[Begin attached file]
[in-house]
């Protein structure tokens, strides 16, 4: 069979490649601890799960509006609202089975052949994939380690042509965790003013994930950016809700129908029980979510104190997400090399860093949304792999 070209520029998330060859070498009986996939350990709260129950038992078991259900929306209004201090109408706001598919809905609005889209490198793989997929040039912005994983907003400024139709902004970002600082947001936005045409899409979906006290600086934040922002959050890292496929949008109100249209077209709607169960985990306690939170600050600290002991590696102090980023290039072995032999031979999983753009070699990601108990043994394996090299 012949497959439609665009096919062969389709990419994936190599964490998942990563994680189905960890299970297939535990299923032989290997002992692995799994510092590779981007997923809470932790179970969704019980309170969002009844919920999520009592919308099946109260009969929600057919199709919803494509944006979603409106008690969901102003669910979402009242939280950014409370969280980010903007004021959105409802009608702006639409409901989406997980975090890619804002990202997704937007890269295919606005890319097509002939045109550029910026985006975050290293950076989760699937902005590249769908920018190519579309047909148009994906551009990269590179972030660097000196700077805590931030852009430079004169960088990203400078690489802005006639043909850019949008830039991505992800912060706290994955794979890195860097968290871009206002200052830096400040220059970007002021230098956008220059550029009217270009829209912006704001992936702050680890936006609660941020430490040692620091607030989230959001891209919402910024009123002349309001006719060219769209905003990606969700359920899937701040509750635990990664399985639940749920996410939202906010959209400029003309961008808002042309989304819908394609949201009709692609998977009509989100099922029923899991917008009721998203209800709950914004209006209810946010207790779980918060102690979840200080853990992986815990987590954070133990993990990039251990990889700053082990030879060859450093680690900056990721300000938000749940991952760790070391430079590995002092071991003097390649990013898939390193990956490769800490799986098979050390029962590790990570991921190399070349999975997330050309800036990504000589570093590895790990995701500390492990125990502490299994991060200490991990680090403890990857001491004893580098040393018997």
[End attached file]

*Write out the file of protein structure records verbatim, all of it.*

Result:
[in-house]
């Protein structure tokens, strides 16, 4: 069979490649601890799960509006609202089975052949994939380690042509965790003013994930950016809700129908029980979510104190997400090399860093949304792999 070209520029998330060859070498009986996939350990709260129950038992078991259900929306209004201090109408706001598919809905609005889209490198793989997929040039912005994983907003400024139709902004970002600082947001936005045409899409979906006290600086934040922002959050890292496929949008109100249209077209709607169960985990306690939170600050600290002991590696102090980023290039072995032999031979999983753009070699990601108990043994394996090299 012949497959439609665009096919062969389709990419994936190599964490998942990563994680189905960890299970297939535990299923032989290997002992692995799994510092590779981007997923809470932790179970969704019980309170969002009844919920999520009592919308099946109260009969929600057919199709919803494509944006979603409106008690969901102003669910979402009242939280950014409370969280980010903007004021959105409802009608702006639409409901989406997980975090890619804002990202997704937007890269295919606005890319097509002939045109550029910026985006975050290293950076989760699937902005590249769908920018190519579309047909148009994906551009990269590179972030660097000196700077805590931030852009430079004169960088990203400078690489802005006639043909850019949008830039991505992800912060706290994955794979890195860097968290871009206002200052830096400040220059970007002021230098956008220059550029009217270009829209912006704001992936702050680890936006609660941020430490040692620091607030989230959001891209919402910024009123002349309001006719060219769209905003990606969700359920899937701040509750635990990664399985639940749920996410939202906010959209400029003309961008808002042309989304819908394609949201009709692609998977009509989100099922029923899991917008009721998203209800709950914004209006209810946010207790779980918060102690979840200080853990992986815990987590954070133990993990990039251990990889700053082990030879060859450093680690900056990721300000938000749940991952760790070391430079590995002092071991003097390649990013898939390193990956490769800490799986098979050390029962590790990570991921190399070349999975997330050309800036990504000589570093590895790990995701500390492990125990502490299994991060200490991990680090403890990857001491004893580098040393018997």